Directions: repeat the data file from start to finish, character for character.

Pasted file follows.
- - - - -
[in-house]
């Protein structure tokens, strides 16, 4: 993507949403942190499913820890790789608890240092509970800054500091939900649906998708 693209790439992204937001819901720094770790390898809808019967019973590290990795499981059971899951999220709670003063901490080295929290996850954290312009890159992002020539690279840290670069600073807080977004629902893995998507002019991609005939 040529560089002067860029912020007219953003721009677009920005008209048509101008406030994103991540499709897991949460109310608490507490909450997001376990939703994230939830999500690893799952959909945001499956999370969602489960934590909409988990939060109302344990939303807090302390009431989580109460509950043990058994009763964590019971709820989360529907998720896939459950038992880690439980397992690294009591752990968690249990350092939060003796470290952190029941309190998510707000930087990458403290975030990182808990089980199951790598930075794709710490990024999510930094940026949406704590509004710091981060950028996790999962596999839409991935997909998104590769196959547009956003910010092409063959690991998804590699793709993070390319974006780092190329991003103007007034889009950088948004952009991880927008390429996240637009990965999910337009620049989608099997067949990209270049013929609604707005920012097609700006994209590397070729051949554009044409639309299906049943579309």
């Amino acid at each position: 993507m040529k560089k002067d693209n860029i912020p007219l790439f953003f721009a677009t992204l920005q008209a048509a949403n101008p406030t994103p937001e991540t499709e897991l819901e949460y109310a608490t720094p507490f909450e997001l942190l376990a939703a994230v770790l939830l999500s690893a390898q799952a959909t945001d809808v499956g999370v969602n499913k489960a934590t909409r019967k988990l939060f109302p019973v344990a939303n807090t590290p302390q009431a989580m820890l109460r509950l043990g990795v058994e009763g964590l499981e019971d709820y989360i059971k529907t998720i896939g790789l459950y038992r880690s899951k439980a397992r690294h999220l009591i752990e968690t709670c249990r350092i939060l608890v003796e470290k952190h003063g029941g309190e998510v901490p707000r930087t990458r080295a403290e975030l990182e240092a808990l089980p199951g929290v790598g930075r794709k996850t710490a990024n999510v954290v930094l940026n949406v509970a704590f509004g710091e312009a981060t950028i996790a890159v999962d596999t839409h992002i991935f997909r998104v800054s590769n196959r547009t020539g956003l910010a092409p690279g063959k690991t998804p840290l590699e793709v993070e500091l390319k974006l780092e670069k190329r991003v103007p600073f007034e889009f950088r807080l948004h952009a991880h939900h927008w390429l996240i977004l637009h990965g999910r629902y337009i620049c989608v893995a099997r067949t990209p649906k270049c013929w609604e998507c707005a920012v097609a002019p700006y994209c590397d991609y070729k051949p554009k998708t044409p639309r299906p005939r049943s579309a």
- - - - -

[in-house]
């Protein structure tokens, strides 16, 4: 993507949403942190499913820890790789608890240092509970800054500091939900649906998708 693209790439992204937001819901720094770790390898809808019967019973590290990795499981059971899951999220709670003063901490080295929290996850954290312009890159992002020539690279840290670069600073807080977004629902893995998507002019991609005939 040529560089002067860029912020007219953003721009677009920005008209048509101008406030994103991540499709897991949460109310608490507490909450997001376990939703994230939830999500690893799952959909945001499956999370969602489960934590909409988990939060109302344990939303807090302390009431989580109460509950043990058994009763964590019971709820989360529907998720896939459950038992880690439980397992690294009591752990968690249990350092939060003796470290952190029941309190998510707000930087990458403290975030990182808990089980199951790598930075794709710490990024999510930094940026949406704590509004710091981060950028996790999962596999839409991935997909998104590769196959547009956003910010092409063959690991998804590699793709993070390319974006780092190329991003103007007034889009950088948004952009991880927008390429996240637009990965999910337009620049989608099997067949990209270049013929609604707005920012097609700006994209590397070729051949554009044409639309299906049943579309």
């Amino acid at each position: 993507m040529k560089k002067d693209n860029i912020p007219l790439f953003f721009a677009t992204l920005q008209a048509a949403n101008p406030t994103p937001e991540t499709e897991l819901e949460y109310a608490t720094p507490f909450e997001l942190l376990a939703a994230v770790l939830l999500s690893a390898q799952a959909t945001d809808v499956g999370v969602n499913k489960a934590t909409r019967k988990l939060f109302p019973v344990a939303n807090t590290p302390q009431a989580m820890l109460r509950l043990g990795v058994e009763g964590l499981e019971d709820y989360i059971k529907t998720i896939g790789l459950y038992r880690s899951k439980a397992r690294h999220l009591i752990e968690t709670c249990r350092i939060l608890v003796e470290k952190h003063g029941g309190e998510v901490p707000r930087t990458r080295a403290e975030l990182e240092a808990l089980p199951g929290v790598g930075r794709k996850t710490a990024n999510v954290v930094l940026n949406v509970a704590f509004g710091e312009a981060t950028i996790a890159v999962d596999t839409h992002i991935f997909r998104v800054s590769n196959r547009t020539g956003l910010a092409p690279g063959k690991t998804p840290l590699e793709v993070e500091l390319k974006l780092e670069k190329r991003v103007p600073f007034e889009f950088r807080l948004h952009a991880h939900h927008w390429l996240i977004l637009h990965g999910r629902y337009i620049c989608v893995a099997r067949t990209p649906k270049c013929w609604e998507c707005a920012v097609a002019p700006y994209c590397d991609y070729k051949p554009k998708t044409p639309r299906p005939r049943s579309a």